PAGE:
We need all the good luck we can get
In a nice episode of the British TV series "Downton Abby" there is a big wedding. At the reception a young woman and man are chatting, and it appears to be a budding romance.
She wishes him good luck with his new business but adds, "Of course you don't need luck." He replies, "Everyone needs luck." Later when the bride throws her bouquet for the single women to catch, that very woman caught the bouquet! Tradition says the woman who catches it is the next to be married.
Well, I also think we all need a bit of luck. Mixed with effort, persistence, good decisions and, of course, hard work.
I also think it's true, to some extent, that we make our own luck by building relationships, following wise advice, extending ourselves to others, and sometimes we just get a break and pursue it.
In grief, and especially when coping with long-term grief, we are very vulnerable, face lots of challenges, and need all the "breaks " we can get.
I have little charms hanging in discreet places about the house and am glad for any good luck they bring my way.
Baheej collected such charms from all over the world, and we traveled to many countries. Seems every culture has some charms and beliefs about what behaviors or actions lead to good luck, or bad luck.
I shared this interest in good luck charms with my dear Baheej and so we have them from Japan, China, Morocco, Greece, Lapland, The Holy Land … many places.
In Japan they also write good luck wishes on little pieces of paper and hang them at the entrance of the temples. Sometimes the good luck charm is a little eggplant in Japan; or a decorative wooden carving with red tassels in China; or a blue-and-white bead for protection in Greece, Morocco, Italy, and the Holy Land; or a ceramic bulb of garlic to ward off evil; or a symbol carved in a piece of white reindeer antler in Lapland.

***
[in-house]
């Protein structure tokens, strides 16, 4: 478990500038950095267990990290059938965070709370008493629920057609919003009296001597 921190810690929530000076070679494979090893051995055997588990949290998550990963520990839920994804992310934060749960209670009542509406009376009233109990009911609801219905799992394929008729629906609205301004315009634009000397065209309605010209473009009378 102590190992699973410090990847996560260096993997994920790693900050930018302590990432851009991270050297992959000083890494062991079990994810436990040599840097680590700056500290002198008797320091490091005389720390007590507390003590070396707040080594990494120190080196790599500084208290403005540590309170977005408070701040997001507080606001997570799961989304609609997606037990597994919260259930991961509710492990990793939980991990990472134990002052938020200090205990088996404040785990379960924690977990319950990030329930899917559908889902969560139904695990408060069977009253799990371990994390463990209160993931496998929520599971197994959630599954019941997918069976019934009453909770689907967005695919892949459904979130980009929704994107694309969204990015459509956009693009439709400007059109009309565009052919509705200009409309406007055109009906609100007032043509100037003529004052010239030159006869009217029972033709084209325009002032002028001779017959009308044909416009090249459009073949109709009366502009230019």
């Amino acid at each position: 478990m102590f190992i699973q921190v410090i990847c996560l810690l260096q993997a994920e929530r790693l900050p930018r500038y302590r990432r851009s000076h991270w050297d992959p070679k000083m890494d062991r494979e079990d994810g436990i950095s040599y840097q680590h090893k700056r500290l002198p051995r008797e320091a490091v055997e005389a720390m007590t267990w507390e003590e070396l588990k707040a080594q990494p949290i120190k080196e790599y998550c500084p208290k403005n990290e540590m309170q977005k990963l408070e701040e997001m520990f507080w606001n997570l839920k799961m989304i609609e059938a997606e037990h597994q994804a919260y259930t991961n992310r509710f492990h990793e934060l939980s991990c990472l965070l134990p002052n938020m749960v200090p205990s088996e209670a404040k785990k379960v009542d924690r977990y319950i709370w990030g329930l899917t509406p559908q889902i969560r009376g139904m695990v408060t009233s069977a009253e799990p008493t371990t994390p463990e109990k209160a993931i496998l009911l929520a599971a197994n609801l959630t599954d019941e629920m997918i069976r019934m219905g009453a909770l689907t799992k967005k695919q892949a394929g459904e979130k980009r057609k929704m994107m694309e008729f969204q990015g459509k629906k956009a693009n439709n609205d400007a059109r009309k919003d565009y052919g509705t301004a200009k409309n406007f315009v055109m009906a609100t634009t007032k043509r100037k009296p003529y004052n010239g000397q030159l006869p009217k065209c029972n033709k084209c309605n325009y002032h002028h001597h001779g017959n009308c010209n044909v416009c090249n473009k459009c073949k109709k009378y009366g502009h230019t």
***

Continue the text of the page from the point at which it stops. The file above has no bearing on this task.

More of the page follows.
Charms for good luck and those for protection are often mixed together.
Good luck charms and rituals are also often mixed with religion or spiritual beliefs. For instance, growing up in Nazareth, Baheej said the Christians and Muslims cooperated in rituals and shared some good luck charms.
For instance, there was a practice where people put henna (a bright reddish brown dye) on the palm of their hand and went to St. Mary's well to ask for a wish, or a piece of good luck. They placed their hennaed hand on the hennaed wall, making an imprint, asking for help. People of both faiths did this.
Another example -- when rain was desperately needed, they marched together down the center of town in a ritual parade drumming loudly to beckon rain. People helped each other, and relied on all sources available to increase their own good fortune.
So the point is -- you can never have enough good luck! Do what you can cultivate it and bring it to you, and to others.
There is a true saying: "What comes around goes around." This is so true, and good deeds do come back to you.
So extend yourself to your bereaved friends and family members, and remember that, for many, just because it has been six months or a couple years since the death of the beloved, that doesn't mean the grief is over.
• Susan Anderson-Khleif of Sleepy Hollow has a Ph.D. in family sociology from Harvard, taught at Wellesley College, and is a retired Motorola executive. Contact her at firstname.lastname@example.org or see her blog longtermgrief.tumblr.com. See previous columns at www.dailyherald.com/topics/Anderson-Kleif-Susan/.